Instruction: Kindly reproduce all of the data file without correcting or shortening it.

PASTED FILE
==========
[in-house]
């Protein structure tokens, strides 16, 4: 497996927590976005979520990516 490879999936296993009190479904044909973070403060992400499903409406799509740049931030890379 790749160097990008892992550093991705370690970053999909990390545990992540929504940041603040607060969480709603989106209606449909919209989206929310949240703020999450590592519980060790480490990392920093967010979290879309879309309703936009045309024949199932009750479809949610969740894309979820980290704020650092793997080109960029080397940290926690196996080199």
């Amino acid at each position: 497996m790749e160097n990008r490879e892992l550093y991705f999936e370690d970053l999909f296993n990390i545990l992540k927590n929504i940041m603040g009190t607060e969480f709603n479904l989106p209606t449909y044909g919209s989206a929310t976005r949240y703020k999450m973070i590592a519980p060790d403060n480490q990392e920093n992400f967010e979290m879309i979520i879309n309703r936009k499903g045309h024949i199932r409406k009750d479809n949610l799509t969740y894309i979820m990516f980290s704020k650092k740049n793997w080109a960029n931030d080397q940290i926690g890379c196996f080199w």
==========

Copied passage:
[in-house]
């Protein structure tokens, strides 16, 4: 497996927590976005979520990516 490879999936296993009190479904044909973070403060992400499903409406799509740049931030890379 790749160097990008892992550093991705370690970053999909990390545990992540929504940041603040607060969480709603989106209606449909919209989206929310949240703020999450590592519980060790480490990392920093967010979290879309879309309703936009045309024949199932009750479809949610969740894309979820980290704020650092793997080109960029080397940290926690196996080199």
């Amino acid at each position: 497996m790749e160097n990008r490879e892992l550093y991705f999936e370690d970053l999909f296993n990390i545990l992540k927590n929504i940041m603040g009190t607060e969480f709603n479904l989106p209606t449909y044909g919209s989206a929310t976005r949240y703020k999450m973070i590592a519980p060790d403060n480490q990392e920093n992400f967010e979290m879309i979520i879309n309703r936009k499903g045309h024949i199932r409406k009750d479809n949610l799509t969740y894309i979820m990516f980290s704020k650092k740049n793997w080109a960029n931030d080397q940290i926690g890379c196996f080199w």